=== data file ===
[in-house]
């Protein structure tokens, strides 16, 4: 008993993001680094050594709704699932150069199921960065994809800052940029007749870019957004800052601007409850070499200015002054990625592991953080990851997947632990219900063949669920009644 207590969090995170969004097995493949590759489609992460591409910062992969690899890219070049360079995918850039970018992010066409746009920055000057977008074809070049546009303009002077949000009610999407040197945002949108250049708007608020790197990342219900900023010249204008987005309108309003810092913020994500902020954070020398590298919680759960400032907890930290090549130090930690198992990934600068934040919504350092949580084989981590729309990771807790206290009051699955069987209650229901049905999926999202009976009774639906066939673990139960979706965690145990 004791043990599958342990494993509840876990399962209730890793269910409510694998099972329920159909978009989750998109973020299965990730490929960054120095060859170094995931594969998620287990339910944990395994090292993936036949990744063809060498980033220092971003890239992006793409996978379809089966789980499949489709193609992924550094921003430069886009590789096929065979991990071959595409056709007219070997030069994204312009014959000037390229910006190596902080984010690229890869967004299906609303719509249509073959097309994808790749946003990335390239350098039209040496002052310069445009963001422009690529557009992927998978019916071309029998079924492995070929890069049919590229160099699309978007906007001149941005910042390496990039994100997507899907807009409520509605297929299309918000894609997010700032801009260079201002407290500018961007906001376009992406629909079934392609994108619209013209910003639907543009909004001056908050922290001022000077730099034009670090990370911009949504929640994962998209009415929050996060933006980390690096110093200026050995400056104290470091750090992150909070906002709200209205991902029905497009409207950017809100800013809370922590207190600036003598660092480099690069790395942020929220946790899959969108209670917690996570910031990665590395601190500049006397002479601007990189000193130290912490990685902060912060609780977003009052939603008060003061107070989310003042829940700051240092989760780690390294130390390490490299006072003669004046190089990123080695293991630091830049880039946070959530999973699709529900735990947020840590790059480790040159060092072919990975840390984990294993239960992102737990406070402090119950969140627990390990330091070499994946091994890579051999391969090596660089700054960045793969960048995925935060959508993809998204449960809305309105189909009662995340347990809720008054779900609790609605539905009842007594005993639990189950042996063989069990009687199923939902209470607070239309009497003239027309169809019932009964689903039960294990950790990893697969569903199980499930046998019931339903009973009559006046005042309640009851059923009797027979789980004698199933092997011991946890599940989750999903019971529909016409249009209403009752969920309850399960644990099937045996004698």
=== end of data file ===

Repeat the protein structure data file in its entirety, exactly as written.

[in-house]
């Protein structure tokens, strides 16, 4: 008993993001680094050594709704699932150069199921960065994809800052940029007749870019957004800052601007409850070499200015002054990625592991953080990851997947632990219900063949669920009644 207590969090995170969004097995493949590759489609992460591409910062992969690899890219070049360079995918850039970018992010066409746009920055000057977008074809070049546009303009002077949000009610999407040197945002949108250049708007608020790197990342219900900023010249204008987005309108309003810092913020994500902020954070020398590298919680759960400032907890930290090549130090930690198992990934600068934040919504350092949580084989981590729309990771807790206290009051699955069987209650229901049905999926999202009976009774639906066939673990139960979706965690145990 004791043990599958342990494993509840876990399962209730890793269910409510694998099972329920159909978009989750998109973020299965990730490929960054120095060859170094995931594969998620287990339910944990395994090292993936036949990744063809060498980033220092971003890239992006793409996978379809089966789980499949489709193609992924550094921003430069886009590789096929065979991990071959595409056709007219070997030069994204312009014959000037390229910006190596902080984010690229890869967004299906609303719509249509073959097309994808790749946003990335390239350098039209040496002052310069445009963001422009690529557009992927998978019916071309029998079924492995070929890069049919590229160099699309978007906007001149941005910042390496990039994100997507899907807009409520509605297929299309918000894609997010700032801009260079201002407290500018961007906001376009992406629909079934392609994108619209013209910003639907543009909004001056908050922290001022000077730099034009670090990370911009949504929640994962998209009415929050996060933006980390690096110093200026050995400056104290470091750090992150909070906002709200209205991902029905497009409207950017809100800013809370922590207190600036003598660092480099690069790395942020929220946790899959969108209670917690996570910031990665590395601190500049006397002479601007990189000193130290912490990685902060912060609780977003009052939603008060003061107070989310003042829940700051240092989760780690390294130390390490490299006072003669004046190089990123080695293991630091830049880039946070959530999973699709529900735990947020840590790059480790040159060092072919990975840390984990294993239960992102737990406070402090119950969140627990390990330091070499994946091994890579051999391969090596660089700054960045793969960048995925935060959508993809998204449960809305309105189909009662995340347990809720008054779900609790609605539905009842007594005993639990189950042996063989069990009687199923939902209470607070239309009497003239027309169809019932009964689903039960294990950790990893697969569903199980499930046998019931339903009973009559006046005042309640009851059923009797027979789980004698199933092997011991946890599940989750999903019971529909016409249009209403009752969920309850399960644990099937045996004698």